Our holdings include a unique 12-volume set of ‘speeches and writings’, gathered together in 1921 (Vol. 12 is an index). This contains 238 public addresses, pamphlets, book reviews, and periodical articles. While not exhaustive it is one of the most complete single collections of these materials in the country.
We also have a pre-publication ‘proof’ copy of his major three-volume work, Studies on Homer and the Homeric Age (3v. Oxford: Oxford University Press, 1858, M 34.9 G/25), with extensive annotations and corrections throughout by Gladstone.
Additionally, the library holds a 38-volume collection of newspaper clippings containing appearances and speeches made by Gladstone through much of his life and career gathered by his friend Sir Robert Phillimore (1810 – 1885). (M 34.9 G/2).
If you are looking for books, tracts, and pamphlets owned and read by W.E. Gladstone, including information on annotated items, head to GladCAT.
This contains transcriptions of all of Gladstone’s marginalia (except tracts and pamphlets).
To make the most of GladCAT, including how to search the catalogue, please see the following guide here.
(N.B. Titles with the class-mark ‘G.T. M/F’ are microfilm titles; please see below for guidance on accessing these.)
If you are looking for works by or about W.E. Gladstone, MainCAT should be where you go first. The majority of these items have the class-mark ‘M 34.9 G’ – search for this term (including quotation marks) in the search bar here.
Bibliographies of Materials at Gladstone’s Library
Three typescript bibliographies of materials relating to Gladstone were produced by the library (under its former institutional name of St. Deiniol’s Library) in the 1980s and 1990s:
- A Bibliography of Gladstone Publications at Saint Deiniol’s Library, compiled by Patricia M. Long, with introduction by H.C.G. Matthew, 1976-77.
- Gladstoniana: A Bibliography of Material relating to W.E. Gladstone at St. Deiniol’s Library, compiled by Caroline J. Dobson, with introduction by H.C.G. Matthew, 1980-81.
- Gladstone: A Bibliography of Material Held at St. Deiniol’s Library, compiled by Lucy M. Adcock, 1997-98.
These titles are part of a larger collection of typescript bibliographies on the collections produced from the 1970s to the 1990s. Copies of these can be made available for consultation in person. Digital copies of these will be made available here soon.
Other Gladstone Bibliographies and Reference Works
An excellent starting point remains The Gladstone Diaries, edited by M.R.D. Foot and H.C.G. Matthew (14 vols. Oxford: Clarendon Press, 1968 – 1994). These contain annotated transcriptions of the original manuscript diaries held at Lambeth Palace Library. Volume XIV contains not only an index to the complete diaries, but also a bibliography of all titles recorded as read by Gladstone in the diaries, alongside a ‘dramatis personae’ of all individuals named in the entries. (A cross reference to diary entries for most titles read by Gladstone is included in catalogue records on GladCAT).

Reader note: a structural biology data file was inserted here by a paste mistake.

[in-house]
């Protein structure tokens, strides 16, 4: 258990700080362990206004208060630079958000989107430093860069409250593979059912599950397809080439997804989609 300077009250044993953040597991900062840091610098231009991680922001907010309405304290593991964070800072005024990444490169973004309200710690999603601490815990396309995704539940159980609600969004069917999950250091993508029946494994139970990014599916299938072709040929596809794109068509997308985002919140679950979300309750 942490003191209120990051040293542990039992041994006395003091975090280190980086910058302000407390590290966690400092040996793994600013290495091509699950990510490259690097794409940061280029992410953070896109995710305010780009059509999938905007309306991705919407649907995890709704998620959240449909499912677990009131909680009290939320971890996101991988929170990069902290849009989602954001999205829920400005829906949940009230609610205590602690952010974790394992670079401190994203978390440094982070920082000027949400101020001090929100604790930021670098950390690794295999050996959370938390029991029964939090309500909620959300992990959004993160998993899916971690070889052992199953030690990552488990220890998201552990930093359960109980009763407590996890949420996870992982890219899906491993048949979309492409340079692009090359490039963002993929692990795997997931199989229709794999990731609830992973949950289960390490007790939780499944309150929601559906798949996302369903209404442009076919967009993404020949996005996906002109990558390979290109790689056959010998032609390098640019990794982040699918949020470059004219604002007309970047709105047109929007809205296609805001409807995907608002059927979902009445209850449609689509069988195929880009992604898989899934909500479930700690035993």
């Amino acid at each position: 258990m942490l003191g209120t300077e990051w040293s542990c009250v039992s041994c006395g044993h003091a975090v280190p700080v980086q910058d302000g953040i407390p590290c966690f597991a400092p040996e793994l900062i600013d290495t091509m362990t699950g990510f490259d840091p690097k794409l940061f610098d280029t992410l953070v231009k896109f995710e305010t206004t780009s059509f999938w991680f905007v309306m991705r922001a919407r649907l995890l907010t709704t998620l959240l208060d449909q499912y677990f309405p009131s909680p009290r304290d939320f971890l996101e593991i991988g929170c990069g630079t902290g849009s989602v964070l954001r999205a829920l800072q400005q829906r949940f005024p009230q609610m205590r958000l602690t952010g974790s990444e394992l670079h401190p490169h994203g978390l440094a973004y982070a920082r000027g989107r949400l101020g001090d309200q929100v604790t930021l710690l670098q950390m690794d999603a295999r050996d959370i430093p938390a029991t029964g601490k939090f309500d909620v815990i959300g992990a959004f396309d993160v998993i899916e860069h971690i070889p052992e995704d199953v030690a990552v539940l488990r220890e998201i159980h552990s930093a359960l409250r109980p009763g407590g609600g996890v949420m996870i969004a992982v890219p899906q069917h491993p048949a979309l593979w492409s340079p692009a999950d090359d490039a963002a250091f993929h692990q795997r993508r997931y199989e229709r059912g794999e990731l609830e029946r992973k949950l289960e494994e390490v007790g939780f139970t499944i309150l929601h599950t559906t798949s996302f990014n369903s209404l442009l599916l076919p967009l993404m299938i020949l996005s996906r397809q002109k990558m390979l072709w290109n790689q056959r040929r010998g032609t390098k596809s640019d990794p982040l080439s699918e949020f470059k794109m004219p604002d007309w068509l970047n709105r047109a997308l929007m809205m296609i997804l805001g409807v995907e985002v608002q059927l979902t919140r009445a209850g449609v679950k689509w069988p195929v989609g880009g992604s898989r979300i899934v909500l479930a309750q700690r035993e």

Other useful reference titles relating to Gladstone studies include:
- Bassett, Arthur Tilney. Gladstone’s Speeches: Descriptive Index and Bibliography, with a preface by Viscount Bryce (London: Methuen & Co, 1916). M 34.9 G/3.
- Keith-Lucas, Bryan, compiler. The Gladstone-Glynne Collection: a catalogue of the oil paintings, water-colours, sculptures and miniatures and a supplementary list of prints and drawings at Hawarden Castle; compiled... under the direction of the Lord Gladstone of Hawarden (Hawarden: Privately Printed for Hawarden Castle, 1934). M 34.9 G/6.
The Gladstone Foundation Collection, and the majority of items by and about Gladstone, are shelved in the History Room, the second of our two main Reading Rooms.
Unbound tracts and pamphlets owned and read by Gladstone are currently (Autumn/Winter 2019) housed within our general pamphlet collection. This is housed in the Annex.
Large printed items (i.e. folio-size, or anything 30cm or over in height) are shelved in the Annex. These are listed on both GladCAT and MainCAT under the location ‘Annex Oversize’. Please ask for assistance from a member of library staff if you would like to look at an item from this collection.
A number of items in the Gladstone Foundation Collection are also held in the Strong Room, one of our restricted access areas. Any such titles are listed on MainCAT under the location ‘Muniments Room’. These items can be viewed by request only between Monday to Friday, 9.30am to 4.30pm. To request an item in the Muniments Room, please fill out a ‘Request to Read Restricted Items’ form, available here.
Send this form to email@example.com as soon as possible before you plan to arrive.
Any items with the class-mark G.T. M/F are part of the ‘Gladstone Tracts on Microfilm’ collection. To access these, please fill in the details of the item you would like to consult on a Request to Read Restricted Items’ form via the link above, and return the form to the library as soon as possible before your visit either in person or via email. Please include the ‘item number’ given in the ‘notes’ section of the catalogue record – this makes it easier to find items on the microfilm reels.
If you are not staying with us as a resident, you can become a Reader to use and consult any of our collections, including the Gladstone Foundation Collection. For information on becoming a Reader, follow the link here.
You can check availability for accommodation here.
For any enquiries relating to the Gladstone Foundation Collection, or any of our collections, get in touch via email firstname.lastname@example.org and we will be happy to answer any queries or questions.
(Updated October 2019)